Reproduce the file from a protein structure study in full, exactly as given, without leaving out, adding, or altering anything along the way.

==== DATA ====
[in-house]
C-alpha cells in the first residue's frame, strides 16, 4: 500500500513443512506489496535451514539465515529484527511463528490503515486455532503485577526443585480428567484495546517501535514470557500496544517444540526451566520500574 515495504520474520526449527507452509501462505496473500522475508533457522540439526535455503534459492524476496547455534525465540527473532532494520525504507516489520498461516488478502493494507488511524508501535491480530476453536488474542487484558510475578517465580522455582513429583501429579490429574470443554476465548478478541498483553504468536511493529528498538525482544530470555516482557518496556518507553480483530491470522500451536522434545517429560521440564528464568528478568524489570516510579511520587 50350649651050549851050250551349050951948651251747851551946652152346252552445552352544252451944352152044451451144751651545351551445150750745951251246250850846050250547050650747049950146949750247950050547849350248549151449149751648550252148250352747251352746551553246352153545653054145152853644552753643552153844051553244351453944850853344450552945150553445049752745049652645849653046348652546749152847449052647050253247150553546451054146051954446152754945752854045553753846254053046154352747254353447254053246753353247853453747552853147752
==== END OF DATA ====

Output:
[in-house]
C-alpha cells in the first residue's frame, strides 16, 4: 500500500513443512506489496535451514539465515529484527511463528490503515486455532503485577526443585480428567484495546517501535514470557500496544517444540526451566520500574 515495504520474520526449527507452509501462505496473500522475508533457522540439526535455503534459492524476496547455534525465540527473532532494520525504507516489520498461516488478502493494507488511524508501535491480530476453536488474542487484558510475578517465580522455582513429583501429579490429574470443554476465548478478541498483553504468536511493529528498538525482544530470555516482557518496556518507553480483530491470522500451536522434545517429560521440564528464568528478568524489570516510579511520587 50350649651050549851050250551349050951948651251747851551946652152346252552445552352544252451944352152044451451144751651545351551445150750745951251246250850846050250547050650747049950146949750247950050547849350248549151449149751648550252148250352747251352746551553246352153545653054145152853644552753643552153844051553244351453944850853344450552945150553445049752745049652645849653046348652546749152847449052647050253247150553546451054146051954446152754945752854045553753846254053046154352747254353447254053246753353247853453747552853147752